Ideally this time around the civil society led by many youth activists from all socio economics groups and the private sector (we should not forget the bold national strategy recently presented by FNCCI) should not just propose some recommendations to the government but have some of its members included in the official delegations.
No matter how tricky such a selection process might end up to be, it is really a priority that the Federal Government embraces participation of experts and activists from non-state sectors.
Their involvement in Kunming and Glasgow will also be positively seen by the international community, generating positive goodwill towards the country, showing that a young democracy, like Nepal, despite the internal challenges, can still be at the forefront of a new form of a more participatory decision making able to include its citizens.
Even if there will be a risk of incurring, at the end, in pure tokenistic exercises, the participation of non-state actors in the negotiations will certainly facilitate the work of the governmental officials in charge of the process.
At the same time, a strong engagement nationally must be accompanied by smart diplomacy.
On this front, we recently witnessed how determination, tenacity and smart diplomacy supported the country in securing essential health equipment even from a nation like Spain that does not have a formal development cooperation program in Nepal.
The country should take advantage of the good image it commands around the world thanks to its incredible intangible heritage that made it known across the globe.
That’s why the nation’s ambassadors must be extensively briefed and empowered so that they can be in a position to exert pressure on their hosting countries on how the outcomes stemming from Kunming and Glasgow will truly be the determinants of Nepal’s future.
Let’s not discount the power of traditional diplomacy.
I recently had the opportunity to read about the incredible work that, between 2012 and 2015, Ambassador Macharia Kamau of Kenya did to secure the international community’s agreement on the Sustainable Development Goals.
Despite mounting pressure and divergent positions, Ambassador Kamau, now the Principal Secretary to the Ministry of Foreign Affairs in Nairobi but back then his nation’s Permanent Representative to the United Nations, secured a global agreement not only on the number and types of the SDGs but also on the official wording of the Agenda 2030.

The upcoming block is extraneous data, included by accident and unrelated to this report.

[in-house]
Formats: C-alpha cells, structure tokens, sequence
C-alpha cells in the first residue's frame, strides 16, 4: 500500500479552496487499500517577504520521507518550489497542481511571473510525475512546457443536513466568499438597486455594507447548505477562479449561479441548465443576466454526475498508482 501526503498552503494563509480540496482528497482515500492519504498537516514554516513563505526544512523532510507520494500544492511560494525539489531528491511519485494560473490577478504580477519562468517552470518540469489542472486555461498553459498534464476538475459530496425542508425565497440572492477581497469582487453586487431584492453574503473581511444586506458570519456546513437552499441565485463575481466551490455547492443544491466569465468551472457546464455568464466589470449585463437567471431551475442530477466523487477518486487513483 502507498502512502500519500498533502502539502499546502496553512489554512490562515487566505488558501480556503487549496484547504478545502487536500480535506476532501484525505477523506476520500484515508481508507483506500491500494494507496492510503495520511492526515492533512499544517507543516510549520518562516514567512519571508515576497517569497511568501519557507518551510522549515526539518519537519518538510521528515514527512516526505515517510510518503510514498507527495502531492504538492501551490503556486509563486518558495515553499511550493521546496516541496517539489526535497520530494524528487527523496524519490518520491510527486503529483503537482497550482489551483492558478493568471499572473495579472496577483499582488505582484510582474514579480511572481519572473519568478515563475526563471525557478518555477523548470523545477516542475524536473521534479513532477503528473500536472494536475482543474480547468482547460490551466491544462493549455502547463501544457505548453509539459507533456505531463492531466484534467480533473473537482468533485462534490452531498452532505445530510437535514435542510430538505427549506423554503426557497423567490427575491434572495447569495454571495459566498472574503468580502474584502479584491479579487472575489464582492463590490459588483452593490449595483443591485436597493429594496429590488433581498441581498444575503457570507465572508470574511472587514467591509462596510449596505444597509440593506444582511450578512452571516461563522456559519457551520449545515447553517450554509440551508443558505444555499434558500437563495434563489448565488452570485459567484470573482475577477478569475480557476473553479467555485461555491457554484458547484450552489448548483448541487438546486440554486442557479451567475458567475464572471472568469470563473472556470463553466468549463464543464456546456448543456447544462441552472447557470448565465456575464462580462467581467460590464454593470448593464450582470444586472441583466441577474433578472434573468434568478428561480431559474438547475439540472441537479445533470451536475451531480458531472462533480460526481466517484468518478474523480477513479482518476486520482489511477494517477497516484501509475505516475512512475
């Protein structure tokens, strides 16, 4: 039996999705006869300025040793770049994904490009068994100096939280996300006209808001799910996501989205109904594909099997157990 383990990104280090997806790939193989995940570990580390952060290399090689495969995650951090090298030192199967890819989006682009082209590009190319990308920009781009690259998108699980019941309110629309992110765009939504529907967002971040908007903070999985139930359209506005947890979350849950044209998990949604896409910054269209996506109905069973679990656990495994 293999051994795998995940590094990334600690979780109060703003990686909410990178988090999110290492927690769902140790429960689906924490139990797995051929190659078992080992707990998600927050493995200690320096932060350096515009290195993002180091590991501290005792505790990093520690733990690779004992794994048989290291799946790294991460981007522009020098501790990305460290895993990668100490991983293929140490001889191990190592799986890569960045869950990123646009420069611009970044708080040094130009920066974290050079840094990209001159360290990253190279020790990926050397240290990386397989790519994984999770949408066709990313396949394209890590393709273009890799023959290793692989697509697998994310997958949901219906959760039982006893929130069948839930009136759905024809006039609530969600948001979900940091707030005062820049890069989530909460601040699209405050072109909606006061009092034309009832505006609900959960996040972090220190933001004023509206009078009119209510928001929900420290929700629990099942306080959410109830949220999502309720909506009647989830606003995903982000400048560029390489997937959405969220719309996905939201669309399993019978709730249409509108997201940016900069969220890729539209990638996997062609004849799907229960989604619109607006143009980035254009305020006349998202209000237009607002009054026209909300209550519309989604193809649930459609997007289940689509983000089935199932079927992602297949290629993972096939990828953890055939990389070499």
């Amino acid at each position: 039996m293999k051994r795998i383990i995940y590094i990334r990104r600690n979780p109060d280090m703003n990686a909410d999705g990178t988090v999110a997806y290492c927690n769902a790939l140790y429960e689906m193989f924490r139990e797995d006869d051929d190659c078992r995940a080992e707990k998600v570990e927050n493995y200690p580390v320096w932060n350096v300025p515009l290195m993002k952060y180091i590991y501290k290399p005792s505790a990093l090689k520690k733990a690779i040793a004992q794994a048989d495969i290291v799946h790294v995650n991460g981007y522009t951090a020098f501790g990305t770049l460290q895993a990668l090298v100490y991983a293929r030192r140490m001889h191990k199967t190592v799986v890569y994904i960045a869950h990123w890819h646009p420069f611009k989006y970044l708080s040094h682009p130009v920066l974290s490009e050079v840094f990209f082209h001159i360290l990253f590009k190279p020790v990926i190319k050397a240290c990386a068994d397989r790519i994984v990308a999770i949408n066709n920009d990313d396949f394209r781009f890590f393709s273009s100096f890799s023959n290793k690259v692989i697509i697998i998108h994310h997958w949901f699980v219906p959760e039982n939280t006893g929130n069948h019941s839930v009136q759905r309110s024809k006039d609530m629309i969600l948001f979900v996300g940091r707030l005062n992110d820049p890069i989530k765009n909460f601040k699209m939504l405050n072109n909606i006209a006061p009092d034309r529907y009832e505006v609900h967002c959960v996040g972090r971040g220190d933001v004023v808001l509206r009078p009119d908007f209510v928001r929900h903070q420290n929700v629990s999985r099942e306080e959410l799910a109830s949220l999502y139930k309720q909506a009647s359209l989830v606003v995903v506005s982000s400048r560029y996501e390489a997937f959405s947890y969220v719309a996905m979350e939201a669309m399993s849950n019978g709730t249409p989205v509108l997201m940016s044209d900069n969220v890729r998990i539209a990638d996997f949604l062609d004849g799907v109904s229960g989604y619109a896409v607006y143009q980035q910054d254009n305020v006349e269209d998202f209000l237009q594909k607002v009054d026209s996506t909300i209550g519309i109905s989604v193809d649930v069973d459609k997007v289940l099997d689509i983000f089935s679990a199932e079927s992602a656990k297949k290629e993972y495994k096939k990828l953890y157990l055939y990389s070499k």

Can Nepal rely on his own Permanent Representative to the United Nations in New York to ensure that the country's core interest in the upcoming negotiations will be protected and enhanced?
Nepal is a key and well-respected member of the G77 that brings together the developing and lower middle income countries.
Ambassador Amrit B. Rai, Nepal’s Representative to the UN in New York, is competent and well experienced and he can get the attention of the Prime Minister.
With his work cut out to ensure that the nation will play a prominent role in matters of biodiversity and climate change negotiations, Ambassador Rai should be given a broader mandate in the months ahead.
Going perhaps beyond his traditional “job description”, he will have to ensure that Nepal’s positions on the negotiating table will be not only heard but also be well-articulated, proving that the country can be a well-respected and well-prepared leader in matters of climate change and biodiversity not only within the G 77 but also in the global arena.
Hoping that Nepal will be able to articulate in these two key areas a strong strategy of national inclusive engagement while being able to showcase its diplomatic abilities, we wish an all-inclusive Team Nepal best of luck.
(Galimberti is the Co-Founder of ENGAGE, an NGO partnering with youths living with disabilities. Opinions expressed here are personal. He can be reached at email@example.com.)